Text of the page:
The Next Opportunity for Anti-Malaria Drugs: The Liver

Malaria life cycle Humans have suffered from the burden of malarial infections for thousands of years, and the disease has greatly influenced human evolution and history. Malaria remains a devastating disease, and in developing countries within Africa, South America, and Asia, the size of its burden has stifled economic growth and development. Despite successful eradication campaigns in North America and Europe, global cases of the disease show little decline, and current improvements rely on pyrethroid treated bed nets and combination therapeutics containing artemisinin derivatives, both of which are susceptible to emerging resistance. Our ability to counter these vulnerabilities with new agents is hampered by the modest number of fully validated drug targets and our limited understanding of many aspects of parasite biology.

 

The Next Opportunity in Anti-Malaria Drug Discovery: The Liver Stage. (2011) PLoS Pathog 7(9): e1002178. doi:10.1371/journal.ppat.1002178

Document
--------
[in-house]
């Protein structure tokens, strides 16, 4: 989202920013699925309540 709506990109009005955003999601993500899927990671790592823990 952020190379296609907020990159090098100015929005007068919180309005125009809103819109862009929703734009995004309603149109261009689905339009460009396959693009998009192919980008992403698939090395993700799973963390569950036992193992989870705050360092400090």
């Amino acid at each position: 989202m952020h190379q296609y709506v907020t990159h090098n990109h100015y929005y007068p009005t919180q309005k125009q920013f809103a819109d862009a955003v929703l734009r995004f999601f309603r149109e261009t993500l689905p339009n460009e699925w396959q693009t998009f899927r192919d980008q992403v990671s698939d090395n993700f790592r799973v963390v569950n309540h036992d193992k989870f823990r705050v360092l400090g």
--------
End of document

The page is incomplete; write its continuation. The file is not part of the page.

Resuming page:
Malaria afflicts 350–500 million people annually, and this debilitating and deadly infectious disease exacts a heavy toll on susceptible populations around the globe. Efforts to find effective, safe, and low-cost drugs for malaria have sharply increased in recent years. Almost all of these efforts have focused on the cyclic blood stage of the disease, partly because the parasites can be easily maintained in culture through addition of human red blood cells to the growth medium, and partly because blood stage infection causes malaria’s characteristic symptoms. However, the asymptomatic liver stage, which the parasite goes through only once in its life history, presents the best opportunity for developing drugs that both hit new targets and also could be used in highly desirable eradication campaigns. Recent research, especially on the frequency of differentially expressed genes in blood and liver stage parasites, supports the feasibility of discovering stage-specific drugs. Discovering these drugs will require a high-throughput liver stage phenotypic screen comparable to the existing blood stage screens, and the basic tools for such a screen have recently been created.

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